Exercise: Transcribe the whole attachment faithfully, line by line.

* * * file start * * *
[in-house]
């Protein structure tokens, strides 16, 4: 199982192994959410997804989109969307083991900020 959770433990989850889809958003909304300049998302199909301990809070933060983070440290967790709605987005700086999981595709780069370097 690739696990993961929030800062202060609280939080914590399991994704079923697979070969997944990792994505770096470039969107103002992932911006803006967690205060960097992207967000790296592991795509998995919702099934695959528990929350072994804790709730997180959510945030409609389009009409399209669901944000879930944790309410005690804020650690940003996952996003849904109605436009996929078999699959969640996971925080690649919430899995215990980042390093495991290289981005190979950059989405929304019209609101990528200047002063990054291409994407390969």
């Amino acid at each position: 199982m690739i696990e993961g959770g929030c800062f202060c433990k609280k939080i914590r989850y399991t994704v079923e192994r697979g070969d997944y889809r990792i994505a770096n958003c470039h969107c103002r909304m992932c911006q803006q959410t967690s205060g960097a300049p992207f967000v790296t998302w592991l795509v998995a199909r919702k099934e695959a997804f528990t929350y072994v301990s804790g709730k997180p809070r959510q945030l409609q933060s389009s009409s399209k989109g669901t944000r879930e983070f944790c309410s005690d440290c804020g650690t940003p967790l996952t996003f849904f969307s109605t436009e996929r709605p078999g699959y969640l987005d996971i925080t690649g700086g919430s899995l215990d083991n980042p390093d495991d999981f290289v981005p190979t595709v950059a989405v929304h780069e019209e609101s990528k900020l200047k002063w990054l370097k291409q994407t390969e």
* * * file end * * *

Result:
[in-house]
């Protein structure tokens, strides 16, 4: 199982192994959410997804989109969307083991900020 959770433990989850889809958003909304300049998302199909301990809070933060983070440290967790709605987005700086999981595709780069370097 690739696990993961929030800062202060609280939080914590399991994704079923697979070969997944990792994505770096470039969107103002992932911006803006967690205060960097992207967000790296592991795509998995919702099934695959528990929350072994804790709730997180959510945030409609389009009409399209669901944000879930944790309410005690804020650690940003996952996003849904109605436009996929078999699959969640996971925080690649919430899995215990980042390093495991290289981005190979950059989405929304019209609101990528200047002063990054291409994407390969």
């Amino acid at each position: 199982m690739i696990e993961g959770g929030c800062f202060c433990k609280k939080i914590r989850y399991t994704v079923e192994r697979g070969d997944y889809r990792i994505a770096n958003c470039h969107c103002r909304m992932c911006q803006q959410t967690s205060g960097a300049p992207f967000v790296t998302w592991l795509v998995a199909r919702k099934e695959a997804f528990t929350y072994v301990s804790g709730k997180p809070r959510q945030l409609q933060s389009s009409s399209k989109g669901t944000r879930e983070f944790c309410s005690d440290c804020g650690t940003p967790l996952t996003f849904f969307s109605t436009e996929r709605p078999g699959y969640l987005d996971i925080t690649g700086g919430s899995l215990d083991n980042p390093d495991d999981f290289v981005p190979t595709v950059a989405v929304h780069e019209e609101s990528k900020l200047k002063w990054l370097k291409q994407t390969e």